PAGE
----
Colliery Mystery at Denaby – Lads Untimely Death

July 1907

Mexborough and Swinton Times July 27, 1907

Colliery Mystery at Denaby.
Lads Untimely Death.
Was The Prop Set?
Serious Discrepancy of Evidence.

Michael Mannion (19), of Cadeby Yard, Mexborough, was on Tuesday so seriously injured by a fall of roof while following his employment as a filler in the Denaby mine that he died at the Fullerton hospital the following day.

The circumstances were peculiar, and presented such a mystery that Mr D. Wightman (coroner) and the jury, that the lengthy enquiry held at the Institute Denaby, on Friday last, failed to bring about a satisfactory solution. The difficulty that faced the jury was a serious discrepancy of evidence given by John Liversidge, the deputy, and William Taylor, the collier in charge of the working place, where the lad met with his death.

Liversidge, it appeared, saw two slips whilst on his round or inspection, and ordered Taylor to prop the danger spot. Taylor, in evidence, swore that he put up the prop as instructed, but in examination had to admit no trace of it could be found when the fall of coal was removed after the accident.

The deputy, recalled, said he couldn’t account for it, except by thinking that Taylor did not set the prop, though previous to leaving the spot, he had seen Taylor take the prop with the intention of doing it immediately.

The Jury brought in a verdict of “accidental death” and agreed that the evidence was not conclusive enough to seriously blame anyone in particular.

Messrs C. Bury and A. H. Barnett, representing the Colliery Company, and Mr J. Mellors, H. M. Inspector of mines, were present at the enquiry.

Michael Mannion, father of deceased gave evidence of identification. He said his son left home about half-past one last Tuesday to go to work as usual. One of the deputies came to witness about 9:45 p.m. and told him of the accident. He went to the hospital, and found the boy alive but unconscious. Deceased died about 8 o’clock the next day.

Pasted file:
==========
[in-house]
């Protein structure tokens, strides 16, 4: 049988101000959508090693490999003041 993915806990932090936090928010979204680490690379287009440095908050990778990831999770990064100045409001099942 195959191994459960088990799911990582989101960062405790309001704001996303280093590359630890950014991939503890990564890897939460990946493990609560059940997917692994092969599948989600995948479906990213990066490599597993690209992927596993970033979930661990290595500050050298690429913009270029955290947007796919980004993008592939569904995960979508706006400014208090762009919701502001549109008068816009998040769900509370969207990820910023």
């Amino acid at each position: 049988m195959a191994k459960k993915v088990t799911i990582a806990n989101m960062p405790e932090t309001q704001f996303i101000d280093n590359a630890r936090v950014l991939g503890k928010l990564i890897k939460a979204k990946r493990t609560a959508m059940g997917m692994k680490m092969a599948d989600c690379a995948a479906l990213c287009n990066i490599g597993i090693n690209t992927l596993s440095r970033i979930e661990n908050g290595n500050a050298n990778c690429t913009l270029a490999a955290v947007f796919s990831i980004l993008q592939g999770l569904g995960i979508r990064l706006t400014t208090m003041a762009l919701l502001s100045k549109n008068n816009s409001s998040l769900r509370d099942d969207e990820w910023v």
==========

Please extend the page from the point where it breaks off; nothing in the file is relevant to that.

John Liversidge, afternoon deputy said he inspected the place of the accident about 6:45 p.m. Deceased was there filling a tub from a new fall of coal, which had been dropped by the morning men. Witness examined the place thoroughly in the presence of the collier, William Taylor. Witness found the place perfectly safe, with their exception of two slips he discovered that afternoon. He called Taylor’s attention to them, and told him to set a prop with a good long laid on it – to hold both slips, which were not more than a foot apart. Witness heard of the accident about 8.20, and went and found the deceased had been got from under a fall. He was not sensible, and was sent out at once by the ambulance to the hospital. Witness had examined the place since, and thought that if the prof had been properly set, it would have prevented the accident.

In reply to the Inspector, witness said that when he ordered a prop to be set. Taylor went and fetched a prop, which witness saw him take towards where he was working. Witness thought , from past experience, and Taylor’s movements and language, that the latter was going to set the prop. When witness examined the place after the accident, Taylor said a bump had come and sent the crocker out. When witness asked Taylor whether he had set the prop he replied “Yes, but the fall had burst it out.” It struck witness when he first saw the slips at a prop ought to have been set by Taylor before witness got there. The props were in tailors pass-by in his working place. Witness did not think it necessary to go back to see Taylor set the prop, as he acted so promptly in going and fetching the prop.

The Foreman of the Jury asked whether in a case of this description it was the duty of a deputy to stop and see a prop set?